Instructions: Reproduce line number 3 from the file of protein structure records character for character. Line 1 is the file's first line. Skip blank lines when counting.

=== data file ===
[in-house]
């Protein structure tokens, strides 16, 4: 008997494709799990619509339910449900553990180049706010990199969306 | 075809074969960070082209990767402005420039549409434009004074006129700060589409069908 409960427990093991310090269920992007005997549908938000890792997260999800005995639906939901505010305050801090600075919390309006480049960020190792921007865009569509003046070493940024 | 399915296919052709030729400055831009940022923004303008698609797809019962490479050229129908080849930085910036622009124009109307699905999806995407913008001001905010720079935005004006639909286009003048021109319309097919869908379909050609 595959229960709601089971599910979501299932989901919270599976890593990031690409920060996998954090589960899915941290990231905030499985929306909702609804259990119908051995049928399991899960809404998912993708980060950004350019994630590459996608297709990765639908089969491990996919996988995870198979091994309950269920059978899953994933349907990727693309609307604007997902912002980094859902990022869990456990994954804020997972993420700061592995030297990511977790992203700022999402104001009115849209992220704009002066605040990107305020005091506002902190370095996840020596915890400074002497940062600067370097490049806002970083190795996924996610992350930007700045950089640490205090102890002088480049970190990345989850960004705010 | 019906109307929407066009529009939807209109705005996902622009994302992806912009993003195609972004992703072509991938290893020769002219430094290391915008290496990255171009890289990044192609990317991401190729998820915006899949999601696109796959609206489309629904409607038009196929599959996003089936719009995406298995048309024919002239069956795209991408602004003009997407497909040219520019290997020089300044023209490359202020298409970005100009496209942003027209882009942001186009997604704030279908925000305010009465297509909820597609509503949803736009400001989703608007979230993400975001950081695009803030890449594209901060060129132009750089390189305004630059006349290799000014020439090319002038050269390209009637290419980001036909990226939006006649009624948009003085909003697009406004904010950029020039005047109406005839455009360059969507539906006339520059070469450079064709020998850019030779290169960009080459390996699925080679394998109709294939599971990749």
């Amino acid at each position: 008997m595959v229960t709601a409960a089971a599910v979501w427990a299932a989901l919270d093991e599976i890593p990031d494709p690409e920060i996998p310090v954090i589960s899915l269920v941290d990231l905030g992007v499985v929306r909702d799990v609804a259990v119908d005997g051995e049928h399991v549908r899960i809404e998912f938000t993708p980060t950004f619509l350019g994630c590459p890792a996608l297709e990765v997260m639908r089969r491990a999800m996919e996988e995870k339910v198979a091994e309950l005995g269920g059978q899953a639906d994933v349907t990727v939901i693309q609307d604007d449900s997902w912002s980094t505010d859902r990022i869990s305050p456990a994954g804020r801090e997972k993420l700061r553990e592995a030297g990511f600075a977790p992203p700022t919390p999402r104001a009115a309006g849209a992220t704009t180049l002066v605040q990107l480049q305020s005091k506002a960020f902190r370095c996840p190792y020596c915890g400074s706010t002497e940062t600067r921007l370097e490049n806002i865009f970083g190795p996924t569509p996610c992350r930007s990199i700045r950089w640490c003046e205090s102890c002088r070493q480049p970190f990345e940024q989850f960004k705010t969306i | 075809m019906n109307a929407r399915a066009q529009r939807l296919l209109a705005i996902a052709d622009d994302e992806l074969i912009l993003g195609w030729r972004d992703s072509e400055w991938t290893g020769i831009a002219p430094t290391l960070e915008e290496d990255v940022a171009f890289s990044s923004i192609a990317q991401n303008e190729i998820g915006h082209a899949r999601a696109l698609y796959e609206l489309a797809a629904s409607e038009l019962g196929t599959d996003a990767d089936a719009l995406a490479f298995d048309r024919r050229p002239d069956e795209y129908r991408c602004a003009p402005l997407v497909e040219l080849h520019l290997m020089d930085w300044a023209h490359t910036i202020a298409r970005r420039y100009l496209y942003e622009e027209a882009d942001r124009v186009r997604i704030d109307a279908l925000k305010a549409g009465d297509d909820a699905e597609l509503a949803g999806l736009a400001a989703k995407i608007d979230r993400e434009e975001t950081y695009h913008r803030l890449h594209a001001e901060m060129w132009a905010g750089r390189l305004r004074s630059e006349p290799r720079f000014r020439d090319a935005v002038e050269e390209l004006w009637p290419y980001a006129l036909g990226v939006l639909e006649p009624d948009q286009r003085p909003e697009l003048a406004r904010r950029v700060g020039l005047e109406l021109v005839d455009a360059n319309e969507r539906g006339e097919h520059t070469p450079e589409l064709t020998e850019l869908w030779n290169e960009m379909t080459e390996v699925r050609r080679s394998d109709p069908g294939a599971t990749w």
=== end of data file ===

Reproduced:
């Amino acid at each position: 008997m595959v229960t709601a409960a089971a599910v979501w427990a299932a989901l919270d093991e599976i890593p990031d494709p690409e920060i996998p310090v954090i589960s899915l269920v941290d990231l905030g992007v499985v929306r909702d799990v609804a259990v119908d005997g051995e049928h399991v549908r899960i809404e998912f938000t993708p980060t950004f619509l350019g994630c590459p890792a996608l297709e990765v997260m639908r089969r491990a999800m996919e996988e995870k339910v198979a091994e309950l005995g269920g059978q899953a639906d994933v349907t990727v939901i693309q609307d604007d449900s997902w912002s980094t505010d859902r990022i869990s305050p456990a994954g804020r801090e997972k993420l700061r553990e592995a030297g990511f600075a977790p992203p700022t919390p999402r104001a009115a309006g849209a992220t704009t180049l002066v605040q990107l480049q305020s005091k506002a960020f902190r370095c996840p190792y020596c915890g400074s706010t002497e940062t600067r921007l370097e490049n806002i865009f970083g190795p996924t569509p996610c992350r930007s990199i700045r950089w640490c003046e205090s102890c002088r070493q480049p970190f990345e940024q989850f960004k705010t969306i | 075809m019906n109307a929407r399915a066009q529009r939807l296919l209109a705005i996902a052709d622009d994302e992806l074969i912009l993003g195609w030729r972004d992703s072509e400055w991938t290893g020769i831009a002219p430094t290391l960070e915008e290496d990255v940022a171009f890289s990044s923004i192609a990317q991401n303008e190729i998820g915006h082209a899949r999601a696109l698609y796959e609206l489309a797809a629904s409607e038009l019962g196929t599959d996003a990767d089936a719009l995406a490479f298995d048309r024919r050229p002239d069956e795209y129908r991408c602004a003009p402005l997407v497909e040219l080849h520019l290997m020089d930085w300044a023209h490359t910036i202020a298409r970005r420039y100009l496209y942003e622009e027209a882009d942001r124009v186009r997604i704030d109307a279908l925000k305010a549409g009465d297509d909820a699905e597609l509503a949803g999806l736009a400001a989703k995407i608007d979230r993400e434009e975001t950081y695009h913008r803030l890449h594209a001001e901060m060129w132009a905010g750089r390189l305004r004074s630059e006349p290799r720079f000014r020439d090319a935005v002038e050269e390209l004006w009637p290419y980001a006129l036909g990226v939006l639909e006649p009624d948009q286009r003085p909003e697009l003048a406004r904010r950029v700060g020039l005047e109406l021109v005839d455009a360059n319309e969507r539906g006339e097919h520059t070469p450079e589409l064709t020998e850019l869908w030779n290169e960009m379909t080459e390996v699925r050609r080679s394998d109709p069908g294939a599971t990749w």